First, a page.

The recent Statistics Canada release of the 2006 national census data on Aboriginal peoples garnered a great deal of media and public attention. In the following days, attention was turned to the controversy surrounding some of the numbers.
But first, let’s look at some of the positive findings. The census pegs the “Aboriginal” population (Aboriginal includes Métis, Inuit and First Nations people) at more than a million, further noting that the Aboriginal population is growing more than 3.5 times faster than the non-Aboriginal population.
It also reaffirms what many of us already know: our population is young, with more than half of our people under the age of 25.
The sheer numbers of Aboriginal people – more than a million strong – coupled with a young and booming demographic, represent a tremendous opportunity for Canada. As the rest of Canada’s population is ageing and reaching retirement, we have a ready and able pool of talent that can be educated and trained as the workforce of tomorrow. Now, more than ever before, it is in all our interests to reach out to First Nations people and seize the opportunity for education and investment.
Now, having said that, there are some real problems and real confusion with Statistics Canada’s numbers, particularly as they relate to First Nations (or “Indians” or “North American Indians,” to use the Stats Can term).
The problems start with confusion over the term “Aboriginal.” Aboriginal refers to the Inuit, Indians and Métis. This is an important distinction, especially when we’re talking about the on- and off-reserve population. If you talk “Aboriginal” people living off-reserve, you’re including the Métis and Inuit. This is wrong and should not be done because Métis and Inuit never had reserves and therefore never would have resided on-reserve. It’s kind of like saying “most Italian Canadians do not live on-reserves,” or “most Asian Canadians do not reside on reserve.” What we really want to look at is: how many status Indians – those entitled to live on-reserves – actually live on- and off-reserve?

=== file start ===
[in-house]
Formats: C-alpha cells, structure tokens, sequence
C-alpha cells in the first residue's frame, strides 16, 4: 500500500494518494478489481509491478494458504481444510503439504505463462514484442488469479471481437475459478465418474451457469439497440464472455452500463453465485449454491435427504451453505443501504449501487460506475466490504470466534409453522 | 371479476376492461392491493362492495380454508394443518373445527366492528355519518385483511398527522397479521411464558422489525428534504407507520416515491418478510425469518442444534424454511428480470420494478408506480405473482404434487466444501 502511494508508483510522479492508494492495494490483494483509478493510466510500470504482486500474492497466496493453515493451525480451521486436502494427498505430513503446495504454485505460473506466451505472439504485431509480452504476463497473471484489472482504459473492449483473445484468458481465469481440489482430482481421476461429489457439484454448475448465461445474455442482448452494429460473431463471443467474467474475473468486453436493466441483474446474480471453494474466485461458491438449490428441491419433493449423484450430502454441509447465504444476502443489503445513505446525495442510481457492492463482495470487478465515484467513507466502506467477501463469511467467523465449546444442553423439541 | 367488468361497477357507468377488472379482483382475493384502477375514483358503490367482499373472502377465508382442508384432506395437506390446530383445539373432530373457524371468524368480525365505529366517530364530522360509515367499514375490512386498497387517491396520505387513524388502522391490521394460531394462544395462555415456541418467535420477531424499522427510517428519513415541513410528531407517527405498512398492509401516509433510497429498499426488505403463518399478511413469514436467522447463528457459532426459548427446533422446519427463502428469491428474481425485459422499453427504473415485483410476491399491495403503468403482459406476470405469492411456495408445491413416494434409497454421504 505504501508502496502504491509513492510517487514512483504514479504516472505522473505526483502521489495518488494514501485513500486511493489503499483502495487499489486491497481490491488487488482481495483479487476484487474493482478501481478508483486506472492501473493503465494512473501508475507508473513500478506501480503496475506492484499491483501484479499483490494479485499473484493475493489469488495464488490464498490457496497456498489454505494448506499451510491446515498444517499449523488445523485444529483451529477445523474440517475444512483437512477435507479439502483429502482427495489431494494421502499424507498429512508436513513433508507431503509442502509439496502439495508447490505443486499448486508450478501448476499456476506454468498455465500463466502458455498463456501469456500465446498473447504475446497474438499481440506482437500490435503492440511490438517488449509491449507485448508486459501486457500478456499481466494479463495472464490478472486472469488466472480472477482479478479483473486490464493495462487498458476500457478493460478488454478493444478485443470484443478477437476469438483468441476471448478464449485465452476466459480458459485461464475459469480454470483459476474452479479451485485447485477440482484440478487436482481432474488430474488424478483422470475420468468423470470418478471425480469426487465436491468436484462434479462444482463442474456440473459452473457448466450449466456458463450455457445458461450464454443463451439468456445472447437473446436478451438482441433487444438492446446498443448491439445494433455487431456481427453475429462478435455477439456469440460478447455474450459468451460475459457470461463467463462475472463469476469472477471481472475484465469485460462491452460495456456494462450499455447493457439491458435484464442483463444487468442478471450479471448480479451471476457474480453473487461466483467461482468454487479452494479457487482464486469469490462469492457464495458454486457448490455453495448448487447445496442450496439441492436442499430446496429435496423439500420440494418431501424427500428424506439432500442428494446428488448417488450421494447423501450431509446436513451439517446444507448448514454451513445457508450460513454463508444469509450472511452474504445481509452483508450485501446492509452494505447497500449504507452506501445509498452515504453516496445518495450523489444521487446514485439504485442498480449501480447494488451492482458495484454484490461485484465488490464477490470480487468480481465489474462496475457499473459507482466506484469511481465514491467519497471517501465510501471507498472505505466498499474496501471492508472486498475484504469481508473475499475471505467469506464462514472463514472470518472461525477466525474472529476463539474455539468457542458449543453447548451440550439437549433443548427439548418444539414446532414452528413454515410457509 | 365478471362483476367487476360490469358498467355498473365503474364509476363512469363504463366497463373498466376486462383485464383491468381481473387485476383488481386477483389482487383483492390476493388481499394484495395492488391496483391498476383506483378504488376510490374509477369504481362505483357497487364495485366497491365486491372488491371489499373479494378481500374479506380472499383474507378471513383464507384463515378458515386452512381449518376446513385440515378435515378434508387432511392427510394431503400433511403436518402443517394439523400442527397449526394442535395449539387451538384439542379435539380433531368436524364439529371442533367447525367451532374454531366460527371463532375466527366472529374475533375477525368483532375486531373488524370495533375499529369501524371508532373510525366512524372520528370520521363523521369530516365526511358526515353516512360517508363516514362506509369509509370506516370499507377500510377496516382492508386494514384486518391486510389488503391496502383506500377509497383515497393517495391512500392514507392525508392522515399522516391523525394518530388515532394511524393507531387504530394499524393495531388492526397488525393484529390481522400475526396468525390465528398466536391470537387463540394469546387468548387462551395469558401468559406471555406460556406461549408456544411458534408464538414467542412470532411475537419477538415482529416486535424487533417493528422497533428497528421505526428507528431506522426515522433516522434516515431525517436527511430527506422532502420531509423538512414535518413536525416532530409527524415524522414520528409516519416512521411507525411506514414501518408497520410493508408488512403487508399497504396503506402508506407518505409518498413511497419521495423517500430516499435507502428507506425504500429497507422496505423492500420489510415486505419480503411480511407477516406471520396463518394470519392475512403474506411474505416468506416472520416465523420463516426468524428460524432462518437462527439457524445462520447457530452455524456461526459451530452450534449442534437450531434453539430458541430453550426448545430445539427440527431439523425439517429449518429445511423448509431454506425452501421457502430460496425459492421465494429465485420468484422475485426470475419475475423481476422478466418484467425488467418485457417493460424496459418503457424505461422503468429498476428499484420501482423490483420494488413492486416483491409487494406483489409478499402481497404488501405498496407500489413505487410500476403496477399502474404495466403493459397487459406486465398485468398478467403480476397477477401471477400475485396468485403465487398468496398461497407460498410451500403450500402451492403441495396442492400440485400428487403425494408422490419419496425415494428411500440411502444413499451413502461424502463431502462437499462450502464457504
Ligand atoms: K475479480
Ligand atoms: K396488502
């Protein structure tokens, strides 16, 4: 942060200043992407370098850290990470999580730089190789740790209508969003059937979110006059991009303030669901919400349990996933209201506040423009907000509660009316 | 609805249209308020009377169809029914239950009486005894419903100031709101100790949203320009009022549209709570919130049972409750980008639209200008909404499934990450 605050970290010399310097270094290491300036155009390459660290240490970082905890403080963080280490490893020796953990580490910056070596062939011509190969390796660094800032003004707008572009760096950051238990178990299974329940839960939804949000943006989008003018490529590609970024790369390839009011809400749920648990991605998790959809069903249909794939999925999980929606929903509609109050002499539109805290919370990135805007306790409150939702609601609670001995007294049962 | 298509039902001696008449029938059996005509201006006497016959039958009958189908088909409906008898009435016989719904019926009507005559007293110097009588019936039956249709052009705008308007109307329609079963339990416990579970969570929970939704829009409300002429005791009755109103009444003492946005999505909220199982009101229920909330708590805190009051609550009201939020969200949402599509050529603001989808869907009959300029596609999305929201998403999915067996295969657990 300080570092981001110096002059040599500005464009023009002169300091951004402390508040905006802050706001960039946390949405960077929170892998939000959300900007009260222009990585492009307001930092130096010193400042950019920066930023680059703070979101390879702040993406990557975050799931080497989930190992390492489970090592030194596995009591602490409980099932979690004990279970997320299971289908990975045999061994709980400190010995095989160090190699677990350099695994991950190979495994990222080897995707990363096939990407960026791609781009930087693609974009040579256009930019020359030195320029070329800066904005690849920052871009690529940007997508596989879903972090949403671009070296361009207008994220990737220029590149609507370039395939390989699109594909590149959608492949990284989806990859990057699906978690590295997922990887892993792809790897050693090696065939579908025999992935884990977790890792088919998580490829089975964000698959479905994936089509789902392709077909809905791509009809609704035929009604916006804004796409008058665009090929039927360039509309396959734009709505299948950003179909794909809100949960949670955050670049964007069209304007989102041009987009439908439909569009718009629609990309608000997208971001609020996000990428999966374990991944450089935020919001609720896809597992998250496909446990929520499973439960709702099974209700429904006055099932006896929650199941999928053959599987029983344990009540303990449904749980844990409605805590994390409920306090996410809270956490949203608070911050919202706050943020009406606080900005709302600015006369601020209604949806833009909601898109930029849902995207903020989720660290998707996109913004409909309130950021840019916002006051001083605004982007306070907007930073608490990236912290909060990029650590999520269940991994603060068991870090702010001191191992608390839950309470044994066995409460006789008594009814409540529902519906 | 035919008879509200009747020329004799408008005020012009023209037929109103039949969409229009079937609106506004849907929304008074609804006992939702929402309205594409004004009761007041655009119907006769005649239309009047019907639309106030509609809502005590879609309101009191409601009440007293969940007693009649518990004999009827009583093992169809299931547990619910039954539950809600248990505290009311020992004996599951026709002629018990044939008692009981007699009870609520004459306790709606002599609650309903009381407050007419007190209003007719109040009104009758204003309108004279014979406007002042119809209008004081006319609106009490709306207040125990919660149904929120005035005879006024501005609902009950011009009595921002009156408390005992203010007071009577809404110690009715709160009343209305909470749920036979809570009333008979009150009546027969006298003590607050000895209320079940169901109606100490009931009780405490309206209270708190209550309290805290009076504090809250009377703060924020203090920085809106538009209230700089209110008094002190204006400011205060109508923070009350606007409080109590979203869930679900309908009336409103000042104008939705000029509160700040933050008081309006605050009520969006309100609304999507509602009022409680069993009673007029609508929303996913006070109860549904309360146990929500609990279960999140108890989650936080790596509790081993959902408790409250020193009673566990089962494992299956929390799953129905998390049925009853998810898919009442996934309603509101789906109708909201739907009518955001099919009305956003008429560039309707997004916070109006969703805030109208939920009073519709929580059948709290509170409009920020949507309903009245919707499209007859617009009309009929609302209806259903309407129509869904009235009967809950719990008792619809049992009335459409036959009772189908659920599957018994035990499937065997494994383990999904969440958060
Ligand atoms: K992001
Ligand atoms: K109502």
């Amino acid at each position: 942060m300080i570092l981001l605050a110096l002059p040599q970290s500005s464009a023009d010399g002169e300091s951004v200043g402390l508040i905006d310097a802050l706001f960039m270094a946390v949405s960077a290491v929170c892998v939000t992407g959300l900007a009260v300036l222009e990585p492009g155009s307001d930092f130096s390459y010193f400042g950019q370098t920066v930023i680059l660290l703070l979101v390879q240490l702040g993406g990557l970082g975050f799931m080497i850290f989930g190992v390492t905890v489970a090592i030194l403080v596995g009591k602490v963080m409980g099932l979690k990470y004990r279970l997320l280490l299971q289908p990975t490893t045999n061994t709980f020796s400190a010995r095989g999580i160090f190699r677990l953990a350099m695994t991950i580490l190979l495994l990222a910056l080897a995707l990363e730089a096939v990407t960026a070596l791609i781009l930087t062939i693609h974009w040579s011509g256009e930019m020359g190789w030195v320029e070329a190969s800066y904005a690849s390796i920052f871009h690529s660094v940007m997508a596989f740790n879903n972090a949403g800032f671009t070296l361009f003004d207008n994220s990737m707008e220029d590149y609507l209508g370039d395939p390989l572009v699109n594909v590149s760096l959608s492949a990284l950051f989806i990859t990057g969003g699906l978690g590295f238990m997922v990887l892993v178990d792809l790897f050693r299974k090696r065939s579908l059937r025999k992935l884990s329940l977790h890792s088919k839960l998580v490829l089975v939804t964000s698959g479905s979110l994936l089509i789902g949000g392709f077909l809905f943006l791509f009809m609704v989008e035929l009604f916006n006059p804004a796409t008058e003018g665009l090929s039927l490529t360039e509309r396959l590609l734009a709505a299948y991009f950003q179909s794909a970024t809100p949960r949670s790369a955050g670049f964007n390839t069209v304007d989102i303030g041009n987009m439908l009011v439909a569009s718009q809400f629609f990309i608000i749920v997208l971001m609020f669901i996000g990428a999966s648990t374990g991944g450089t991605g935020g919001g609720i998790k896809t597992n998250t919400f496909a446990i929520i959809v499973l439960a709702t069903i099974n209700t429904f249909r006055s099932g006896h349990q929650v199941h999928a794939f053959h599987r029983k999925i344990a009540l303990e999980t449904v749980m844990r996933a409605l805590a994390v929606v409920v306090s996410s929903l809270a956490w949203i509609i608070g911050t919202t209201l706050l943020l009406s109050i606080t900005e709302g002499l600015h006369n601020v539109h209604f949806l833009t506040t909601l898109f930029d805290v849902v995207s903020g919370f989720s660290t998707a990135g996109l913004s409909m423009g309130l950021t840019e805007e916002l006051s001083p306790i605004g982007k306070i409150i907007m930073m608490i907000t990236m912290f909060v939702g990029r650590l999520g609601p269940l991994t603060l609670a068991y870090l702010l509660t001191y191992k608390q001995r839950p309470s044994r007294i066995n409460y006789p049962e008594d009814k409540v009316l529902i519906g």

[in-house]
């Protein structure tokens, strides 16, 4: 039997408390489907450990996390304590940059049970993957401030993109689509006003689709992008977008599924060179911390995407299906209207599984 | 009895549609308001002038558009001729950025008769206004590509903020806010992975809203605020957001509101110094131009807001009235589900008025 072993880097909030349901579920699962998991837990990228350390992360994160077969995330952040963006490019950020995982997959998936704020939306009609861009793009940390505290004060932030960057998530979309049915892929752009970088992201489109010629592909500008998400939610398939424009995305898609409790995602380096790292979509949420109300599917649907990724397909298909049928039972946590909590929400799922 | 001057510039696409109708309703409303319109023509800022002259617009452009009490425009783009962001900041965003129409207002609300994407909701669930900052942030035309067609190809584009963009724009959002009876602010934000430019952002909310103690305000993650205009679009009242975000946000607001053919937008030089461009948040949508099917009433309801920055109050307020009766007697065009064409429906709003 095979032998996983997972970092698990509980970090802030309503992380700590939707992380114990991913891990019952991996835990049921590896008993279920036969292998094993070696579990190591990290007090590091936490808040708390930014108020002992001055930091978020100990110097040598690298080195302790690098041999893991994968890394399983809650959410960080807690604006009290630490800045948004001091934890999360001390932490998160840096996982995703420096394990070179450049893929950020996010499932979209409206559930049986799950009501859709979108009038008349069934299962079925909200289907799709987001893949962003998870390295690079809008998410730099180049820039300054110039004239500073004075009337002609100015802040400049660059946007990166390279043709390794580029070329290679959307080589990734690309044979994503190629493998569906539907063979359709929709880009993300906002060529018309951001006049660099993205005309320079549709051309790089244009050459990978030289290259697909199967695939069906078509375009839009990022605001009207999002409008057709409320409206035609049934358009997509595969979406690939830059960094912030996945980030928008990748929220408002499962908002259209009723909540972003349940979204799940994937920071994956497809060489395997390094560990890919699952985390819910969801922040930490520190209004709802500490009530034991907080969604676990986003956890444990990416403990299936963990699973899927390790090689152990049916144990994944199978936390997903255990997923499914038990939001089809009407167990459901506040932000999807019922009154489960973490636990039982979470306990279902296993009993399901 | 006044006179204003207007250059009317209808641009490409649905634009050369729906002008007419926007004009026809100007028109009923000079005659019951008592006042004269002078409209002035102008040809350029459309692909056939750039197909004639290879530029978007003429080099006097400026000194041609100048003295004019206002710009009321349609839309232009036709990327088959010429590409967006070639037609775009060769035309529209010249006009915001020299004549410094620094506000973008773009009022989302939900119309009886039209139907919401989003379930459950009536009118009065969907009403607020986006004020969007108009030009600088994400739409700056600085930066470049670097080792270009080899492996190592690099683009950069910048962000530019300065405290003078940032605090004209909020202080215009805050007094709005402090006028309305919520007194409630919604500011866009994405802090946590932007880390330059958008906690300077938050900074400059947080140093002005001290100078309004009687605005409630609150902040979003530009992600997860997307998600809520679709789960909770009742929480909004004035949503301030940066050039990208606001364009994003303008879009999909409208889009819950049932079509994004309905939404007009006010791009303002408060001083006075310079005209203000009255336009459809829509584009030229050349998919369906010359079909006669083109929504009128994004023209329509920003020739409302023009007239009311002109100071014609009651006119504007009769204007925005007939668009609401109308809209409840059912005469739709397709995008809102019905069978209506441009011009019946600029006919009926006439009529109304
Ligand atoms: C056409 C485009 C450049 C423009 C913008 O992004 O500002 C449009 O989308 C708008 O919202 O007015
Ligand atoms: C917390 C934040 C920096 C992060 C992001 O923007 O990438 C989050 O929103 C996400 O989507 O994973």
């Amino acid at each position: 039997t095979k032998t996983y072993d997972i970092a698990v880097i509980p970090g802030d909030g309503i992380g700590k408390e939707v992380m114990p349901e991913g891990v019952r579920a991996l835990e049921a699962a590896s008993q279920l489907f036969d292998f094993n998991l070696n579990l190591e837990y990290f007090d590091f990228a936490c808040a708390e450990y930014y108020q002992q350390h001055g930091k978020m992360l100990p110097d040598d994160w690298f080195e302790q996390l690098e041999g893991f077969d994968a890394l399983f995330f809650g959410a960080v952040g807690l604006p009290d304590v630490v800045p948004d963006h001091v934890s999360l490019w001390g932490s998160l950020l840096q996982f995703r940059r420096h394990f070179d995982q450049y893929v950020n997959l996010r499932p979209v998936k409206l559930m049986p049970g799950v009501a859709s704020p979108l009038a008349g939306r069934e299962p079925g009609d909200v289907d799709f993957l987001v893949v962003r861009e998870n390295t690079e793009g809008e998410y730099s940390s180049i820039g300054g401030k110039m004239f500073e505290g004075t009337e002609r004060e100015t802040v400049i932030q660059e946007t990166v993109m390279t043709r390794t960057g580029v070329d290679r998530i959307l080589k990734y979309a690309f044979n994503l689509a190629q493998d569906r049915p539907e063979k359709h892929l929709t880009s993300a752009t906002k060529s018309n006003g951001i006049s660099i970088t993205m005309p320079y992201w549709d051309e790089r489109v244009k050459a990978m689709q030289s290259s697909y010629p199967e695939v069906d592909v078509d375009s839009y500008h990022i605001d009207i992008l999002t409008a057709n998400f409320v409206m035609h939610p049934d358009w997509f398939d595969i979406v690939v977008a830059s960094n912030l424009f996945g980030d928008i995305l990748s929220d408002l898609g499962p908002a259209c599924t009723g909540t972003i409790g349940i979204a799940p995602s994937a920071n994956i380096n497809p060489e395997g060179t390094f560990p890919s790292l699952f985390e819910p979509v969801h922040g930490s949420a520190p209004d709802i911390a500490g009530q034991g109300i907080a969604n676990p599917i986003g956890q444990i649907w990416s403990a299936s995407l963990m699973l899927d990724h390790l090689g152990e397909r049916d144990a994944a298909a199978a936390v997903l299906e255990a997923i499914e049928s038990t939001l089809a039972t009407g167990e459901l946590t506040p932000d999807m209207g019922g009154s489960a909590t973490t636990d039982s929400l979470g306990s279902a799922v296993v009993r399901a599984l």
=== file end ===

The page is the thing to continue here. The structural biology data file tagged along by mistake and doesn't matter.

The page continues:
The reality, according to both Indian Affairs and Statistics Canada, is that more than half of the status Indian population live on-reserve. And the on-reserve population is growing.
There are also problems with Statistics Canada’s own numbers, problems which they acknowledge. Their figure for the on-reserve population undercounts by at least 200,000, compared to the official federal Indian Registry. Twenty-two reserves don’t take part in the census, and these include some of Canada’s largest reserves. As well, at least one-quarter of residents weren’t counted on 166 reserves.
Add to this Statistics Canada’s self-created confusion over terms like “Aboriginal identity” and “Aboriginal ancestry.” Individuals who do not have Indian status but claim “Aboriginal Identity” are rolled in with the First Nations population, while those who claim “Aboriginal Ancestry” are excluded. There is no rationale for this decision. All it does is create a wonderful state of what Bob Dylan called, in an early recording, “Mixed-up Confusion.”
So, what are the real numbers? The best estimate, based on Indian and Northern Affairs registry, is that there were 763,555 status Indians in Canada in 2006, 58% were living on reserve, and those numbers climbed steeply in 2007.
This misleading picture created by Statistics Canada has real world implications. If, for example, the government is going to take a truly progressive step and, say, invest in First Nations education, it needs real numbers to identify where the investments should go. For that reason, the AFN is meeting with Statistics Canada and hopes to work with them to create a more accurate and informed picture of Canada’s first peoples.